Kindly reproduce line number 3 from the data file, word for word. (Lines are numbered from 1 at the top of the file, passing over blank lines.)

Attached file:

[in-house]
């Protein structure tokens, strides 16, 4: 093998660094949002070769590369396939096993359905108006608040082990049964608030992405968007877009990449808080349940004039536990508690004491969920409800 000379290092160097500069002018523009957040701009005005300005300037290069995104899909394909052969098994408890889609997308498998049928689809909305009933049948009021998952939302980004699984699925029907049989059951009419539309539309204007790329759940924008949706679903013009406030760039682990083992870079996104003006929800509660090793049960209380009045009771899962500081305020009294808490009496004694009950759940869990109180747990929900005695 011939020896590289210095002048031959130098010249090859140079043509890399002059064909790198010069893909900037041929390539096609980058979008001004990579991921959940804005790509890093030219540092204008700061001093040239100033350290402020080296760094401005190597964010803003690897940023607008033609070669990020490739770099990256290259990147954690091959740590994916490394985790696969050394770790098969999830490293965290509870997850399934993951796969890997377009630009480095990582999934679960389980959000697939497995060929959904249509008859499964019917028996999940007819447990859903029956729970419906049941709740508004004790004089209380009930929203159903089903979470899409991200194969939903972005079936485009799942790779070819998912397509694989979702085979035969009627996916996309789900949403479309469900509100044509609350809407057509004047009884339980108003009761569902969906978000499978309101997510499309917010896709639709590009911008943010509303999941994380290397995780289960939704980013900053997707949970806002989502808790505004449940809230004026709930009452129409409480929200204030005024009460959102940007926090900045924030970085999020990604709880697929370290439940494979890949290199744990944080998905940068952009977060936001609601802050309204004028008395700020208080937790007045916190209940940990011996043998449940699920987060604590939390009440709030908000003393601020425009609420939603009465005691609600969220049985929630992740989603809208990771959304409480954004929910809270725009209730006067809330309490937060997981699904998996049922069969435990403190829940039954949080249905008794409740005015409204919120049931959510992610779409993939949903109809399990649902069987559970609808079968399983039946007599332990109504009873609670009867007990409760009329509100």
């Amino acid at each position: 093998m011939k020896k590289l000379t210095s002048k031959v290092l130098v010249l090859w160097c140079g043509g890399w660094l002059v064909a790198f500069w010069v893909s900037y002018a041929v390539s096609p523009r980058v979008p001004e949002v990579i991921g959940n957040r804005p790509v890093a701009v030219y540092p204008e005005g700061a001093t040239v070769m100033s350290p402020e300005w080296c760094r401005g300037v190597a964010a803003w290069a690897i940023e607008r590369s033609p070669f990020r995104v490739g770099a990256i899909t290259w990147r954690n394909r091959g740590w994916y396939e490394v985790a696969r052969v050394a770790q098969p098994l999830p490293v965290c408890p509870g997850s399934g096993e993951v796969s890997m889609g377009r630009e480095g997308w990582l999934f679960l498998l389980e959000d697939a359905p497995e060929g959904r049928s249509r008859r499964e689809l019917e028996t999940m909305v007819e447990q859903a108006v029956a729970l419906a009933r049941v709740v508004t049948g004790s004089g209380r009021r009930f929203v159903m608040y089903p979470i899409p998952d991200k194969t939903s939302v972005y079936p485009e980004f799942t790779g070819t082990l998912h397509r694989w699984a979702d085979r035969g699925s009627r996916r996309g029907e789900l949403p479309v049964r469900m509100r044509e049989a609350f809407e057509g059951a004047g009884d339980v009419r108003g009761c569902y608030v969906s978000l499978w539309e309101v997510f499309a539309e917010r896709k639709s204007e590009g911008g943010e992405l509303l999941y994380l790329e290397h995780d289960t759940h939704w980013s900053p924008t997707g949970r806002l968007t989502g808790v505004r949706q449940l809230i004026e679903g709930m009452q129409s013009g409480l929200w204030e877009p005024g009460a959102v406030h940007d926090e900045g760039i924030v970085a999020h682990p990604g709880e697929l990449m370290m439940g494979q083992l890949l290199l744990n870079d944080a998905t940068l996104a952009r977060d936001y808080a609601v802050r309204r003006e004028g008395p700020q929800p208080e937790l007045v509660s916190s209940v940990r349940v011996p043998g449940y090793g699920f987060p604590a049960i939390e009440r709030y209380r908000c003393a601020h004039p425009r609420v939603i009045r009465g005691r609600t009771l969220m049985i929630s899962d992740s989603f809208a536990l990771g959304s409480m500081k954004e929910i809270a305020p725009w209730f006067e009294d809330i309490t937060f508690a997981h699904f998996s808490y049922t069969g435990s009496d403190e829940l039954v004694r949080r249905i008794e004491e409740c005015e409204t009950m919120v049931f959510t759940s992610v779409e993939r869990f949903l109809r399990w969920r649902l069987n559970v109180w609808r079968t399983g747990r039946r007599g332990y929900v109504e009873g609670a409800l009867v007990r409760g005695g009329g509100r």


């Amino acid at each position: 093998m011939k020896k590289l000379t210095s002048k031959v290092l130098v010249l090859w160097c140079g043509g890399w660094l002059v064909a790198f500069w010069v893909s900037y002018a041929v390539s096609p523009r980058v979008p001004e949002v990579i991921g959940n957040r804005p790509v890093a701009v030219y540092p204008e005005g700061a001093t040239v070769m100033s350290p402020e300005w080296c760094r401005g300037v190597a964010a803003w290069a690897i940023e607008r590369s033609p070669f990020r995104v490739g770099a990256i899909t290259w990147r954690n394909r091959g740590w994916y396939e490394v985790a696969r052969v050394a770790q098969p098994l999830p490293v965290c408890p509870g997850s399934g096993e993951v796969s890997m889609g377009r630009e480095g997308w990582l999934f679960l498998l389980e959000d697939a359905p497995e060929g959904r049928s249509r008859r499964e689809l019917e028996t999940m909305v007819e447990q859903a108006v029956a729970l419906a009933r049941v709740v508004t049948g004790s004089g209380r009021r009930f929203v159903m608040y089903p979470i899409p998952d991200k194969t939903s939302v972005y079936p485009e980004f799942t790779g070819t082990l998912h397509r694989w699984a979702d085979r035969g699925s009627r996916r996309g029907e789900l949403p479309v049964r469900m509100r044509e049989a609350f809407e057509g059951a004047g009884d339980v009419r108003g009761c569902y608030v969906s978000l499978w539309e309101v997510f499309a539309e917010r896709k639709s204007e590009g911008g943010e992405l509303l999941y994380l790329e290397h995780d289960t759940h939704w980013s900053p924008t997707g949970r806002l968007t989502g808790v505004r949706q449940l809230i004026e679903g709930m009452q129409s013009g409480l929200w204030e877009p005024g009460a959102v406030h940007d926090e900045g760039i924030v970085a999020h682990p990604g709880e697929l990449m370290m439940g494979q083992l890949l290199l744990n870079d944080a998905t940068l996104a952009r977060d936001y808080a609601v802050r309204r003006e004028g008395p700020q929800p208080e937790l007045v509660s916190s209940v940990r349940v011996p043998g449940y090793g699920f987060p604590a049960i939390e009440r709030y209380r908000c003393a601020h004039p425009r609420v939603i009045r009465g005691r609600t009771l969220m049985i929630s899962d992740s989603f809208a536990l990771g959304s409480m500081k954004e929910i809270a305020p725009w209730f006067e009294d809330i309490t937060f508690a997981h699904f998996s808490y049922t069969g435990s009496d403190e829940l039954v004694r949080r249905i008794e004491e409740c005015e409204t009950m919120v049931f959510t759940s992610v779409e993939r869990f949903l109809r399990w969920r649902l069987n559970v109180w609808r079968t399983g747990r039946r007599g332990y929900v109504e009873g609670a409800l009867v007990r409760g005695g009329g509100r």